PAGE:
The Bourgeois Construct of Cultural Marxism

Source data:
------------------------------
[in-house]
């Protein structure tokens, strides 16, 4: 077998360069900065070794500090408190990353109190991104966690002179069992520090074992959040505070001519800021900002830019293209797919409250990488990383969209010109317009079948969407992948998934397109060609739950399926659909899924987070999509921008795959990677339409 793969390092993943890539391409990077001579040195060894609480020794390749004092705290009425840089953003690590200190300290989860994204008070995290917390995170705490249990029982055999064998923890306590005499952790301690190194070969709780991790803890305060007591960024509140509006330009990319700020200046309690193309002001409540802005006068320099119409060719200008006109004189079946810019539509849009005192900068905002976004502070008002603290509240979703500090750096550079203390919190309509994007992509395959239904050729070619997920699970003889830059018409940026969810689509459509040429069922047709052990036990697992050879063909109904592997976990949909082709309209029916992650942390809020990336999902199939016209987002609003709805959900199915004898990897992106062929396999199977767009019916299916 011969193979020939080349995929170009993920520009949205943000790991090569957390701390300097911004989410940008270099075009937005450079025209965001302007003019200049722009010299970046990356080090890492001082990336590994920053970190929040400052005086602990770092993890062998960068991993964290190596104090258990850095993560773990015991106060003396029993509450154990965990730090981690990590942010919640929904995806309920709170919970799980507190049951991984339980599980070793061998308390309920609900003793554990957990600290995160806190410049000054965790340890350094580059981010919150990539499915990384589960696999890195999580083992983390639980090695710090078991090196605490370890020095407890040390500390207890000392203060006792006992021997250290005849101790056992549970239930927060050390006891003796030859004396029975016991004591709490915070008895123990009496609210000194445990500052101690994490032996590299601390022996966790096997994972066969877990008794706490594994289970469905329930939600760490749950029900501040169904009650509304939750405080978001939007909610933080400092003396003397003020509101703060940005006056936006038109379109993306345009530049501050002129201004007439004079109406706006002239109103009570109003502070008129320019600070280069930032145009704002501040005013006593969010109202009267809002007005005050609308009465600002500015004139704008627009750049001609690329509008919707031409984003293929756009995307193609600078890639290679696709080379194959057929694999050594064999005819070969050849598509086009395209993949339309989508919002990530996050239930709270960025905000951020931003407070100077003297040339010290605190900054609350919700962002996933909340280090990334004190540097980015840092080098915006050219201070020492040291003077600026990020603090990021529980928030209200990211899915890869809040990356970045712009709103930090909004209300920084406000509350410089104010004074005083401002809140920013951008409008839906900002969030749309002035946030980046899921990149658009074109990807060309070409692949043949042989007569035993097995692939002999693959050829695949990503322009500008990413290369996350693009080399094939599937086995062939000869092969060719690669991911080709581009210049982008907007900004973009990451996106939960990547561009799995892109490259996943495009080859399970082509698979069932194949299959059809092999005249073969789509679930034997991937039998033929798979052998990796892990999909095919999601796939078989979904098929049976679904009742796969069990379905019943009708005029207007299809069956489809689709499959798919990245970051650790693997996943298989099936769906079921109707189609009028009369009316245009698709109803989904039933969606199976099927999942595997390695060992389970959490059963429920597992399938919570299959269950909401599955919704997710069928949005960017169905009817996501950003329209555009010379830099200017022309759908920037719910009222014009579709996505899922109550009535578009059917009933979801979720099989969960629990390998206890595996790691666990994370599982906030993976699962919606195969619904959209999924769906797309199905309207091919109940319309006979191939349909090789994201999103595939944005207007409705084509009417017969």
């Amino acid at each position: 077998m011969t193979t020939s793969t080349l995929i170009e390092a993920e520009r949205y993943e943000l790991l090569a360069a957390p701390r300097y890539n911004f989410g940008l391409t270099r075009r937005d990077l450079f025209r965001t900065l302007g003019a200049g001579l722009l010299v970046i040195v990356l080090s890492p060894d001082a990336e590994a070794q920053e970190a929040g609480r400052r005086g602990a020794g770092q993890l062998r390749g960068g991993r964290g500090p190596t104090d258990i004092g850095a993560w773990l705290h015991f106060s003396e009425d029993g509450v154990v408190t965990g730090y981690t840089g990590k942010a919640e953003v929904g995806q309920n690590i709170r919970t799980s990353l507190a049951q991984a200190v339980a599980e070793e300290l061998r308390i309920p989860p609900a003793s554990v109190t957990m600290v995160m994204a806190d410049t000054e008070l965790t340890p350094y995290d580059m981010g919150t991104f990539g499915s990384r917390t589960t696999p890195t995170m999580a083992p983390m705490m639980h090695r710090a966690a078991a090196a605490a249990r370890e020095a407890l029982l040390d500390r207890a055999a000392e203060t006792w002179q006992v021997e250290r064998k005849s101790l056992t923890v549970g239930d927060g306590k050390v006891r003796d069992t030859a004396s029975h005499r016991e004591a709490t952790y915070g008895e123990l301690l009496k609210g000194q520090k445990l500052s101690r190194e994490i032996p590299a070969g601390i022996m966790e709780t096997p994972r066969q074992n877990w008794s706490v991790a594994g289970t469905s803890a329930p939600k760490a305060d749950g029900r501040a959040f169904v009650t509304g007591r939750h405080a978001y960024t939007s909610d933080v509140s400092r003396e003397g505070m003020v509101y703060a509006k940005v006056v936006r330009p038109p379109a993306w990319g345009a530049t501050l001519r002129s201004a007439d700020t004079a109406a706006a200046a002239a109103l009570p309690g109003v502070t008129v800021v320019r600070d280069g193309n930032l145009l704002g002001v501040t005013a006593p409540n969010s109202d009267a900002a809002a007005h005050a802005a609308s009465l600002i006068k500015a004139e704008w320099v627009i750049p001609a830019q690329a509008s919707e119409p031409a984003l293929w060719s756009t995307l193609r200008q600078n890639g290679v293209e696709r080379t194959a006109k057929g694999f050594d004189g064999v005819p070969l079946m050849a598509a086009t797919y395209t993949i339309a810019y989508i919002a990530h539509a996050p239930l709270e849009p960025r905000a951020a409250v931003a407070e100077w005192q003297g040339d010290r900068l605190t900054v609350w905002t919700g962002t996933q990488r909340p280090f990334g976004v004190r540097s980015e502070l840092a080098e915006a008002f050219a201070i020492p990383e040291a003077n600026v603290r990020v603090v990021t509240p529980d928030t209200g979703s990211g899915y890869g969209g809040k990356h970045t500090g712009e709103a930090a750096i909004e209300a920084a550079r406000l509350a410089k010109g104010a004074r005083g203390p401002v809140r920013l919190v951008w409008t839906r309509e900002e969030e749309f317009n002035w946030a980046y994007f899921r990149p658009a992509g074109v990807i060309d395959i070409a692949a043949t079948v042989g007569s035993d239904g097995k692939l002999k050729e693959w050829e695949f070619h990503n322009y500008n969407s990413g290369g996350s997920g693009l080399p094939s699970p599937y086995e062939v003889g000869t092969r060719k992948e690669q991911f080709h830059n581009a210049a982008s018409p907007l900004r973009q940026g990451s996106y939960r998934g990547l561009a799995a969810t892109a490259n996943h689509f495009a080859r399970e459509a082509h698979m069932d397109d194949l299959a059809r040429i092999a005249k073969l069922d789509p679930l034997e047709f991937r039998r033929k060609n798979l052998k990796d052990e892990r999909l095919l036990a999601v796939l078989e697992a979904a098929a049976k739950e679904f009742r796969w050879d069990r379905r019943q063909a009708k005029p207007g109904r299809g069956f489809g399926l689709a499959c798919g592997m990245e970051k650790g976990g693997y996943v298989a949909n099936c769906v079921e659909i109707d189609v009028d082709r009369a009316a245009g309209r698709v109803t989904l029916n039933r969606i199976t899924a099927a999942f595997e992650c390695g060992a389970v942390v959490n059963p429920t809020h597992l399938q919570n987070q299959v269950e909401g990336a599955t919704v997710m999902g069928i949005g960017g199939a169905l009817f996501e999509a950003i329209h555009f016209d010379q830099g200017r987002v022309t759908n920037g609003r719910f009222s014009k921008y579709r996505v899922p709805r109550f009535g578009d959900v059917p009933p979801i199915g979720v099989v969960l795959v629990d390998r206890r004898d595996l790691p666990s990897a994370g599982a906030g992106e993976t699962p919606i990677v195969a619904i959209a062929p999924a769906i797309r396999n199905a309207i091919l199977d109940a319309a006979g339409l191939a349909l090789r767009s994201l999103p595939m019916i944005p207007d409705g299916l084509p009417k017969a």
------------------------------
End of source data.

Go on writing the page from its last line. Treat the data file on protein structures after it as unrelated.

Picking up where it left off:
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When Karl Marx and Friedrich Engels developed their theory of Scientific Socialism in the 19th century, they systematically and completely exposed the highly exploitative economic system of modern capitalism as it functioned in the UK, Europe, the Americas and throughout the world (via European imperialism and colonialism) – and the capitalist system has never recovered.  When Marx clearly explained that theistic religion was premised upon an ‘inverted’ mind-set (through which theology falsely assumes that mind or spirit creates matter), he gave ordinary people the means to correct their own false consciousness, and see through the oppressive nature of their capitalist inspired existence.  Marx and Engels revealed how the bourgeoisie (middle class) had built-up their economic, political, cultural and social power over hundreds of years, usurping the upper classes as they progressed.  This middle class remained deliberately small in number, whilst ensuring that the working class remained far more numerous, but possessing very little real power in society.  This disparity in numbers ensured an endless supply of mindless workers trapped in a cycle of poverty and degradation, that possessed very little formal education and could not see through the nature of the oppression they routinely experienced. Marx and Engels brought an objective and scientific analysis to the capitalist system, clearly defined and explained how it worked throughout his collected works (but particularly in Das Kapital).  This shocked the capitalist State, which desperate in its efforts to retain bourgeois hegemony, started to grant certain and limited rights to workers, in an attempt to prevent those workers from uniting and over-throwing the bourgeoisie.  Although this process of placating the working class was more or less slow and relatively limited toward the end of the 19th century, following the successful Bolshevik Revolution in early 20th century Russia, the liberal reforms started to gain momentum.  There limited experiments in granting union rights at work, and redistribution projects through equally limited welfare payments and pensions, etc.  This type of liberal compromise probably reached its peak in the UK with the 1945 Labour Party government that initiated a broad and fully comprehensive welfare and health system, and similar social experiments in Europe. Even in the US immediately following WWII (and the stunning Soviet victory in the East), various (but short-lived) and highly discriminative welfare schemes existed for returning US (White) soldiers.  The liberal premise of attempting to prevent a Socialist Revolution by granting the workers just enough money and health care to prevent them collectivising and rising-up, is the origin of the term ‘Cultural Marxism’.  Cultural Marxism, regardless of what the bourgeois system may have told you, has nothing to do with Marx or Engels, and does not derive from within their theory of Scientific Socialism.  Cultural Marxism has been a self-imposed straitjacket manufactured by the bourgeois system in its ongoing efforts to control the working class, and keep it in a subordinate and easily exploitable position.  These pseudo-welfare systems in the West have come under ever more criticism and attack in recent years from the bourgeois system that gave rise to them, which has led to an intensification of their dismantling and annulment since Communist China’s embracing of Socialist market forces in the 1980’s, and the collapse of the Soviet Union in 1991.  The bourgeois system now perceives the workers to be in one of their weakest positions for hundreds of years, and has made its move by depriving the working class of all the concessions it previously granted. However, the historical impetus built-up over-time – which suggests that the bourgeois system should at least provide a reasonable standard of living for its workers – has been ‘inverted’ by the very same bourgeois system that created it, and made to appear as if it were appearing ‘outside’ of the bourgeois system, enacted from an external source (i.e. ‘Marxism’).  Cultural Marxism is in reality the bourgeois system mimicking various elements of Marxism – whilst insisting that Marxists are ‘forcing’ them to do so.  This is yet another example of the bourgeois system manufacturing realities that do not exist. Nowadays, whenever a fascistic bourgeois government inflicts pain and suffering upon its own people – which attracts criticism for that treatment, usually from other elements of the bourgeoisie – the very same bourgeois system replies with the false assertion that such concerns about the welfare of others is the product of a ‘Cultural Marxism’ enforced from the outside, designed to bring-down the capitalist system.  What they are complaining about is the historicity of their own political and cultural duplicity.

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